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The Marketplace: The Scene, The Myth And The Idea

By Chinelo Eze
14 August 2022   |   3:00 pm
What were we taught in school about the market? It is a place where buying and selling and the exchange of goods and services takes place. The market is traditionally seen as the hub for communication, where a myriad of opportunities arise. However, this is only when the market is seen on the surface level.…

Consumer goods in the market. Photo Waraporn Boonman Shutterstock

What were we taught in school about the market? It is a place where buying and selling and the exchange of goods and services takes place. The market is traditionally seen as the hub for communication, where a myriad of opportunities arise. However, this is only when the market is seen on the surface level. Man has time and again defined the market beyond the textbook definition. It is a place that takes shape in the way intended by the users.

A Yoruba adage is stated as “Aye loja; orun nile”. This proverb means that the earth is a marketplace and heaven is home. This Yoruba proverb reveals many facets, both literally and figuratively.

In a now-defunct radio broadcast by the BBC titled “Story Story Voices From The Market”, we are welcomed to the quintessential marketplace, with stories emerging from the scenes that embrace the personal struggles and politicking of the common man.

Based on African mysticism, the marketplace is beyond the physical as we know it. It is a meeting place for everyone, even the dead and the unborn. In Ben Okri’s book, The Famished Road Azaro the central character, said, “This was the first time I realised that it wasn’t just humans who came to the market places of the world. Spirits and other beings come here too. They buy and sell, browse and investigate.” This quotation mirrors the marketplace in the mythical sense. 

One spiritual aspect found in the marketplace is revealed through myths. Myths are usually stories that shape the understanding of cultures and, in this case, discerning African cosmology. Such narratives often speak of stories in the night market. Telling tall tales of how bending over between your legs gives you a peek into another realm where people walk upside down. But hey!!! While doing this, be sure not to get caught.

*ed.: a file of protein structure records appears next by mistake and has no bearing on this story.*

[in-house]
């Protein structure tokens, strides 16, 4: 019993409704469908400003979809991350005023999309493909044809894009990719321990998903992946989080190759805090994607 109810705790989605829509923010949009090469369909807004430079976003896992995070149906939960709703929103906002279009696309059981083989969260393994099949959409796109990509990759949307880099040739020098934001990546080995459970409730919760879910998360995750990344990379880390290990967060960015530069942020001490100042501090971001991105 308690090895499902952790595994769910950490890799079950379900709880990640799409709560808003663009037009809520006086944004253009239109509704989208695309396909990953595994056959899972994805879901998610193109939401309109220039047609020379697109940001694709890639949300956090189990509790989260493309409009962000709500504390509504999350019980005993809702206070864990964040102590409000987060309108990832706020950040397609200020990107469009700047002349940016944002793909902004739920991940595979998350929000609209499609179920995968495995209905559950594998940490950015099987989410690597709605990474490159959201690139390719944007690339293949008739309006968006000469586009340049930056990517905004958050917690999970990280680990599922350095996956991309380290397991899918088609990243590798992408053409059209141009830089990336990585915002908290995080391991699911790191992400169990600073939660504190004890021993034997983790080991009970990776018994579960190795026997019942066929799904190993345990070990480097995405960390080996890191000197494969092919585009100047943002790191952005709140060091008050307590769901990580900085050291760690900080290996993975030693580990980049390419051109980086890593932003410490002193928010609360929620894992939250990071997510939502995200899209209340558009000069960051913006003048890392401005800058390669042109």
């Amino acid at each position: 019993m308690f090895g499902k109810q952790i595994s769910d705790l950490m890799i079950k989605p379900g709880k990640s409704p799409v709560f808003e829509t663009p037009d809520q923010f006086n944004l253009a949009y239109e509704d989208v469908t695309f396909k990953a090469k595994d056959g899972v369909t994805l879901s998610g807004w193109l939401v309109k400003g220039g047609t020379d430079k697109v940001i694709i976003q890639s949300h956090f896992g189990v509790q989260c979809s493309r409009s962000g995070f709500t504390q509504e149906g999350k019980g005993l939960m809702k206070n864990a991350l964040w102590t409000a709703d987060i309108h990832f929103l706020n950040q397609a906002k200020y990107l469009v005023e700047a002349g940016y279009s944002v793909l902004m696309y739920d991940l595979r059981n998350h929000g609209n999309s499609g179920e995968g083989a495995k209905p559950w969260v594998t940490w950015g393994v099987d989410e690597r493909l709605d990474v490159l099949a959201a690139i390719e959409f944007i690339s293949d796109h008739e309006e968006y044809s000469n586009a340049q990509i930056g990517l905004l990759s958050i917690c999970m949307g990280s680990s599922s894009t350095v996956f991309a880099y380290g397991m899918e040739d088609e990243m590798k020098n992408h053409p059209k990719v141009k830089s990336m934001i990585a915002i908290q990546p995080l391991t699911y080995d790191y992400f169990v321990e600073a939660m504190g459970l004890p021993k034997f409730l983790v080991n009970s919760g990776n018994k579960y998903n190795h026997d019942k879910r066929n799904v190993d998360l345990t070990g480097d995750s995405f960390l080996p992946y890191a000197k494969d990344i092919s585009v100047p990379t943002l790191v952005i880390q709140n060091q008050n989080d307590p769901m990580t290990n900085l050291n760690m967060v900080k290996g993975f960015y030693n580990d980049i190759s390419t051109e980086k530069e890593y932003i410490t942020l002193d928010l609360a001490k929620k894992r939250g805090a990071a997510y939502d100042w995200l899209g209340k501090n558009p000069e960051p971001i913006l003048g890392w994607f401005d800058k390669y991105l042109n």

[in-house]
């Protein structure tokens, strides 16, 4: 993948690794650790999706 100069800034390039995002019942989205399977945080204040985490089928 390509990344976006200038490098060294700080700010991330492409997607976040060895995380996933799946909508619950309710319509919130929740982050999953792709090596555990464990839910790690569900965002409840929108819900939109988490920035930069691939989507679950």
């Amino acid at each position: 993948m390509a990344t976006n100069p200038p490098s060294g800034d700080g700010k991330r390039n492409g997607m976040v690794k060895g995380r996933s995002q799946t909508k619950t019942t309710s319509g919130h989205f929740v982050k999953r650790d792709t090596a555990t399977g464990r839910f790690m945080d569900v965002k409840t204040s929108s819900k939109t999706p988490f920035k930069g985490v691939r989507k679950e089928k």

As you can tell, in African cosmology, the marketplace could stand as a hub for occultic practices. For instance, in Nigeria, some people believe that certain markets like Alaba have spirits roaming around them, especially at night. Such sinister sentiments, regardless of their absurdity, still guide the conduct of the marketplace and often hinge on cultural nuances.

The marketplace is also that point of convergence where cultures meet. Even though it is a structured trading place, where goods are transported from one country to another, social interactions have taken place and have been attributed to the influence of religions. The interaction of cultures in the marketplace could also be found in the trans-Atlantic slave trade and Arab slave trades, where Islam is believed to have spread to the continent of Africa. 

The Trans-Atlantic Atlantic trade had commodities like sugar, coffee, tobacco, rice, and cotton, but slaves were also part of the marketable goods to be sold in the market.

It should be noted that the market is the central piece that forms the social life of many people. It is in buying and selling that the latest fashion is discussed and many cats are let out of the bag or even a cat fight ensues. Also, it is a  place where dirty linens and much more are washed.

The legendary novelist Chinua Achebe depicted the marketplace in Things Fall Apart as the connection between the nine villages that make up Umuofia. It is a place where the villagers are summoned by the town crier.

This same marketplace, like a chameleon, becomes the meeting point where decisions and sensitive issues are discussed. It is the same marketplace where the Umofia elders met to discuss the killing of a daughter of Umuofia by the Mbaino people.

In the poem Abiku by Wole Soyinka, the marketplace is seen in the use of the term cowries; an old African currency. The use of the cowries alludes to the ability of the mythical character; Abiku to travel from earth(the present marketplace) to the magical realm(magical marketplace)

Going again to the art that imitates and mirrors life, Wole Soyinka’s The Lion and the Jewel set off with a market scene.

From prehistoric times to now, it cannot go unnoticed that the marketplace has evolved beyond the physical to online platforms and many more growing aspects of the marketplace.

The marketplace is a subtle and integral part of human existence that has played many roles in every facet of humanity. It is an avenue that captures both the conceptual idea of an enchanted space for the living, the dead and the unborn.